The biggest divide in the historic landmark zoning debate, entertained by City Council last week, was whether re-examining the criteria used to grant landmark status – and its concurrent tax breaks – was a bug or a feature.
Preservation proponent Laura Morrison ultimately fought a losing battle, offering an unsuccessful amendment to narrow the resolution before council to the ultimately adopted limitations on historic landmark nominations: three per month, with a one-nomination limit from any given National Register district or local historic district, to reduce the number of landmarks in one neighborhood. The changes will be implemented while the city develops recommendations for a fixed cap on property tax exemptions.
The changes, designed to address widely perceived problems with the city's generous tax abatement program for historic landmarks (see "What's Historic?," Feb. 26), brought out speakers on opposite ends of the spectrum but seemingly satisfied neither camp. Mandy Dealey of the Heritage Society of Austin sounded notes of caution: "We do not oppose the adoption of interim measures while ... a review is being conducted," she said, "but cannot support" limits on the Historic Landmark Commission to initiate cases, as the item does. Citing preservation's "significant economic benefits to our city as well as a vital component to our quality of life," Dealey called for a study of the economic benefits of historic preservation (which was included in the resolution), for facilitation of more local historic districts, and for council to "respond to the specious misinformation being propagated" about historic landmark zoning's cost.
Those speaking in opposition to the program – chiefly ChangeAustin's Brian Rodgers – were similarly dissatisfied with what they saw as half-measures. In his signature fashion, Rodgers spoke of "a gold rush" on his street among neighbors interested in tax breaks, not historic preservation. Showing a slide of a tony Enfield-area mansion listed for $5.9 million, Rodgers said, "This guy takes the cake – literally, the cake, the silverware, the china – $45,000 annually forever," referring to the homeowner's abatement (which can indeed last in perpetuity, though properties must be inspected yearly to ensure they still live up to the city's historic standards).
Rodgers called for a blanket moratorium for "a few months," pointing out that while the city ultimately designates what's historic, it isn't the only jurisdiction affected: "If Austin is a poor gatekeeper ... then AISD, ACC, Travis County all suffer needless tax loss."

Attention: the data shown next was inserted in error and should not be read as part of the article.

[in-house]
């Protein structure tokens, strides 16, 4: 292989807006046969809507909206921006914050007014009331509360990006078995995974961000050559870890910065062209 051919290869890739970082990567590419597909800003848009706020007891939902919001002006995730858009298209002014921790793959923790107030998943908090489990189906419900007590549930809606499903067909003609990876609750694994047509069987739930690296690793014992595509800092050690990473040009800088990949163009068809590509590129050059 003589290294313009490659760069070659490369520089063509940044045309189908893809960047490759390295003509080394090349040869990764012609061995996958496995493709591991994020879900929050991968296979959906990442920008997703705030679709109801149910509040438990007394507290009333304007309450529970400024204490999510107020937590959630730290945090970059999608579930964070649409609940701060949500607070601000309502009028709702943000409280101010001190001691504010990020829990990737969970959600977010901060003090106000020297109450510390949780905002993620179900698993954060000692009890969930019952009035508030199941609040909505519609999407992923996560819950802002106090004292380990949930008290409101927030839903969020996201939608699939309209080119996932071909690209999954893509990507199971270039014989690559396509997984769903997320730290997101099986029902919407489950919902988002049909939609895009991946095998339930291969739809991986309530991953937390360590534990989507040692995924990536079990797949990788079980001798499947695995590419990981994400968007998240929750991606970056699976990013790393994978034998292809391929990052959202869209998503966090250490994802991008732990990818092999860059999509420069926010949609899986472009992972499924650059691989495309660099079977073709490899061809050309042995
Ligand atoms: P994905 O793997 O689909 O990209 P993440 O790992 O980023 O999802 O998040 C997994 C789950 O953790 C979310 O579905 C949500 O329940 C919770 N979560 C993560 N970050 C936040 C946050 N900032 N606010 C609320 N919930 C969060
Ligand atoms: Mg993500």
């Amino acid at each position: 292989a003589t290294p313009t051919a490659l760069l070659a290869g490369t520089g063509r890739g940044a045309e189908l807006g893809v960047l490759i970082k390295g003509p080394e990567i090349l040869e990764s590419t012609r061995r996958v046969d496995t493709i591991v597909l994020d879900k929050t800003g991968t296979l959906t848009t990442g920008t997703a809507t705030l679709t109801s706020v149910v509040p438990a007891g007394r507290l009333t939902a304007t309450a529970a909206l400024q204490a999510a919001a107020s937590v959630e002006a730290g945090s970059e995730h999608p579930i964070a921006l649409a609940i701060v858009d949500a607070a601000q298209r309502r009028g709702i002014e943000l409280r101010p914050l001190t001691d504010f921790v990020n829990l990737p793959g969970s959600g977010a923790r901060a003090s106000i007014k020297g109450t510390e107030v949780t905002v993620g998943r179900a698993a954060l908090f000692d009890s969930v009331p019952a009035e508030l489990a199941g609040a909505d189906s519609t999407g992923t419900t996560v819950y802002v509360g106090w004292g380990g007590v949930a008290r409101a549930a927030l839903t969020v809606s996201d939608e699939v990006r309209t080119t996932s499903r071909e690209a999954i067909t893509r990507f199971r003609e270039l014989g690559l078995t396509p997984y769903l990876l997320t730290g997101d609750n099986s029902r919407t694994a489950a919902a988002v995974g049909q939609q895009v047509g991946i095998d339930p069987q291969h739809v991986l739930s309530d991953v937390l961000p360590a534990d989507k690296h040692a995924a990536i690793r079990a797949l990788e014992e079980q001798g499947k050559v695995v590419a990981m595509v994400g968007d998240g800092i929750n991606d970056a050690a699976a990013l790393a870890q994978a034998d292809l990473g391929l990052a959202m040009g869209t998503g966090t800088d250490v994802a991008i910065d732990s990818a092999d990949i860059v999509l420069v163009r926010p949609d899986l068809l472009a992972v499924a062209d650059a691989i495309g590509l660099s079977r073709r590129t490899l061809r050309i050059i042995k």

"Come election time," he continued, "somebody is going to run ads saying Mayor, Council Member Blank – insert your name here – voted 50 times to give these wealthy homeowners giant tax breaks. ... So if you think Jennifer Kim's Vera Wang stemware played well to the populace, you can imagine how this will burn down a campaign."
When it came time for council action, Morrison tried to strike language calling for new recommendations regarding "the historic property identification and designation process." She cited concerns with "opening up the process willy-nilly," due to the protracted public process that led to the current guidelines. She also tried to add a directive requiring the city work with the Historic Landmark Commission and other stakeholders to encourage preservation in all historically significant areas of town. The proposal didn't find traction, and Morrison began warning of the resources a revision might cost the city, pointedly inquiring what would be the cost of "staff time for a task force that could take a year and a half." But others felt a re-examination was warranted: Randi Shade, contradicting Morrison's fears of reopening the process, said, "After hearing what we've heard today, I'm comfortable [with that]."
Bill Spelman then offered an amendment to Shade's substitute motion to pass the original resolution that would examine the historic landmark process in peer U.S. cities. Co-sponsor Mike Martinez chimed in, noting that while "we may not be achieving everything both sides want, [this process] is a start, not the end." With that, the original motion passed 5-2, Morrison and Sheryl Cole dissenting.
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